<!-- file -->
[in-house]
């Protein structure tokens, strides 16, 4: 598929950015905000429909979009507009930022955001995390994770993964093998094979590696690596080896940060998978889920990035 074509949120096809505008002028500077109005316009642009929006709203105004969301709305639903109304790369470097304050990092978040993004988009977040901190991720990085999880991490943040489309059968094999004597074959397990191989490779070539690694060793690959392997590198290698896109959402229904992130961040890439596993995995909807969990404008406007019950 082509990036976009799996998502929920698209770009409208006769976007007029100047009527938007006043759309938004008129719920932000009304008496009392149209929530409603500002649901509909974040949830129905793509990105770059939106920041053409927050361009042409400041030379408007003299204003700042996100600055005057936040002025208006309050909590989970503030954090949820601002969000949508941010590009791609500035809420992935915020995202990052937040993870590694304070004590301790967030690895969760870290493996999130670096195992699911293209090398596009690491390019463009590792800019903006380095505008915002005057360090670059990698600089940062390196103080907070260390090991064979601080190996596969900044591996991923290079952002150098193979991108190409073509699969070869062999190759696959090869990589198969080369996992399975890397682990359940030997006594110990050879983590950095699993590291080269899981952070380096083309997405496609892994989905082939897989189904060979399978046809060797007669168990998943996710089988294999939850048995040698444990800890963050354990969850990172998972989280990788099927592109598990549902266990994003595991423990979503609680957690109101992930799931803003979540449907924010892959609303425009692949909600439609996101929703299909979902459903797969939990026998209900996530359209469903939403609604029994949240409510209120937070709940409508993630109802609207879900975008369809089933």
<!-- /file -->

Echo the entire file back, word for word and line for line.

[in-house]
């Protein structure tokens, strides 16, 4: 598929950015905000429909979009507009930022955001995390994770993964093998094979590696690596080896940060998978889920990035 074509949120096809505008002028500077109005316009642009929006709203105004969301709305639903109304790369470097304050990092978040993004988009977040901190991720990085999880991490943040489309059968094999004597074959397990191989490779070539690694060793690959392997590198290698896109959402229904992130961040890439596993995995909807969990404008406007019950 082509990036976009799996998502929920698209770009409208006769976007007029100047009527938007006043759309938004008129719920932000009304008496009392149209929530409603500002649901509909974040949830129905793509990105770059939106920041053409927050361009042409400041030379408007003299204003700042996100600055005057936040002025208006309050909590989970503030954090949820601002969000949508941010590009791609500035809420992935915020995202990052937040993870590694304070004590301790967030690895969760870290493996999130670096195992699911293209090398596009690491390019463009590792800019903006380095505008915002005057360090670059990698600089940062390196103080907070260390090991064979601080190996596969900044591996991923290079952002150098193979991108190409073509699969070869062999190759696959090869990589198969080369996992399975890397682990359940030997006594110990050879983590950095699993590291080269899981952070380096083309997405496609892994989905082939897989189904060979399978046809060797007669168990998943996710089988294999939850048995040698444990800890963050354990969850990172998972989280990788099927592109598990549902266990994003595991423990979503609680957690109101992930799931803003979540449907924010892959609303425009692949909600439609996101929703299909979902459903797969939990026998209900996530359209469903939403609604029994949240409510209120937070709940409508993630109802609207879900975008369809089933």